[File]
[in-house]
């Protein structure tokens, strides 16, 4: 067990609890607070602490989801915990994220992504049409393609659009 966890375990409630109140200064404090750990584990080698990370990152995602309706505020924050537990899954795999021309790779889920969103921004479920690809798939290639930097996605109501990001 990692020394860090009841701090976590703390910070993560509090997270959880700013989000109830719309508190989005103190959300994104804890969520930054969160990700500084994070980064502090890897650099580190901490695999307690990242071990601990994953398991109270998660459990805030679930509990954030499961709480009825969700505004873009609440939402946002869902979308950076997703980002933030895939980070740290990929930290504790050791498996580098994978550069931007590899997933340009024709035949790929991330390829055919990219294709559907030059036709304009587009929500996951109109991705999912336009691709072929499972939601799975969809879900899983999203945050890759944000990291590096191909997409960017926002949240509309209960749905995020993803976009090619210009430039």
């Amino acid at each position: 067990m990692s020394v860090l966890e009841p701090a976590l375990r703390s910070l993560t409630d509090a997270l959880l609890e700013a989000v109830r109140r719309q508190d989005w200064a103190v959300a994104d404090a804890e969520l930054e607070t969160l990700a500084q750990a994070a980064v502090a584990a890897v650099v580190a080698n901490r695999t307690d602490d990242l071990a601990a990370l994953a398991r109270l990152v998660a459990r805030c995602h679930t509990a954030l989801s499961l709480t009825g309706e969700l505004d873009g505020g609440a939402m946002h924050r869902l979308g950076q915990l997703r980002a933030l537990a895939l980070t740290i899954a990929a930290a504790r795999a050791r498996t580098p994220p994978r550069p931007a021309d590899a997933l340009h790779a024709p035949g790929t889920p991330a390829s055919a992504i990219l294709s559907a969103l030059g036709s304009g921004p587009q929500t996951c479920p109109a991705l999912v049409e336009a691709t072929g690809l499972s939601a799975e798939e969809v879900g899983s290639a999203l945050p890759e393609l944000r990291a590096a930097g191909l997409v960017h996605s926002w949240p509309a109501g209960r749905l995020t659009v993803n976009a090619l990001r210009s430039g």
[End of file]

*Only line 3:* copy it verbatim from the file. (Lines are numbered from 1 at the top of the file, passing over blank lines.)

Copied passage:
């Amino acid at each position: 067990m990692s020394v860090l966890e009841p701090a976590l375990r703390s910070l993560t409630d509090a997270l959880l609890e700013a989000v109830r109140r719309q508190d989005w200064a103190v959300a994104d404090a804890e969520l930054e607070t969160l990700a500084q750990a994070a980064v502090a584990a890897v650099v580190a080698n901490r695999t307690d602490d990242l071990a601990a990370l994953a398991r109270l990152v998660a459990r805030c995602h679930t509990a954030l989801s499961l709480t009825g309706e969700l505004d873009g505020g609440a939402m946002h924050r869902l979308g950076q915990l997703r980002a933030l537990a895939l980070t740290i899954a990929a930290a504790r795999a050791r498996t580098p994220p994978r550069p931007a021309d590899a997933l340009h790779a024709p035949g790929t889920p991330a390829s055919a992504i990219l294709s559907a969103l030059g036709s304009g921004p587009q929500t996951c479920p109109a991705l999912v049409e336009a691709t072929g690809l499972s939601a799975e798939e969809v879900g899983s290639a999203l945050p890759e393609l944000r990291a590096a930097g191909l997409v960017h996605s926002w949240p509309a109501g209960r749905l995020t659009v993803n976009a090619l990001r210009s430039g």